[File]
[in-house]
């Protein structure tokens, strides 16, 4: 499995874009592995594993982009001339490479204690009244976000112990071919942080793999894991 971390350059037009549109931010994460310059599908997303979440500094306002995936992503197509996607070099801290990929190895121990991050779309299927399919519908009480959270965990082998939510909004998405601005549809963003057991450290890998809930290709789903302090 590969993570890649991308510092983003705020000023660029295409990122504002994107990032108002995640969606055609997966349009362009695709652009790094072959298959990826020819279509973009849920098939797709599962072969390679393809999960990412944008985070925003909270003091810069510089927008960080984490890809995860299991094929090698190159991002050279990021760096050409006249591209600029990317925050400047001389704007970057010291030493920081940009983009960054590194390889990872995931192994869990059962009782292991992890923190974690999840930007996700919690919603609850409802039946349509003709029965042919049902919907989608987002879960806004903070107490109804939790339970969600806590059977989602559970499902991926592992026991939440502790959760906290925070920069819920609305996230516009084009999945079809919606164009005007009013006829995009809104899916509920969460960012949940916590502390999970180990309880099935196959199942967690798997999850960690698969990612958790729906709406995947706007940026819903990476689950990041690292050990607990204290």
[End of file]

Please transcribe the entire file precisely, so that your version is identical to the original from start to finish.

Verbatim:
[in-house]
């Protein structure tokens, strides 16, 4: 499995874009592995594993982009001339490479204690009244976000112990071919942080793999894991 971390350059037009549109931010994460310059599908997303979440500094306002995936992503197509996607070099801290990929190895121990991050779309299927399919519908009480959270965990082998939510909004998405601005549809963003057991450290890998809930290709789903302090 590969993570890649991308510092983003705020000023660029295409990122504002994107990032108002995640969606055609997966349009362009695709652009790094072959298959990826020819279509973009849920098939797709599962072969390679393809999960990412944008985070925003909270003091810069510089927008960080984490890809995860299991094929090698190159991002050279990021760096050409006249591209600029990317925050400047001389704007970057010291030493920081940009983009960054590194390889990872995931192994869990059962009782292991992890923190974690999840930007996700919690919603609850409802039946349509003709029965042919049902919907989608987002879960806004903070107490109804939790339970969600806590059977989602559970499902991926592992026991939440502790959760906290925070920069819920609305996230516009084009999945079809919606164009005007009013006829995009809104899916509920969460960012949940916590502390999970180990309880099935196959199942967690798997999850960690698969990612958790729906709406995947706007940026819903990476689950990041690292050990607990204290």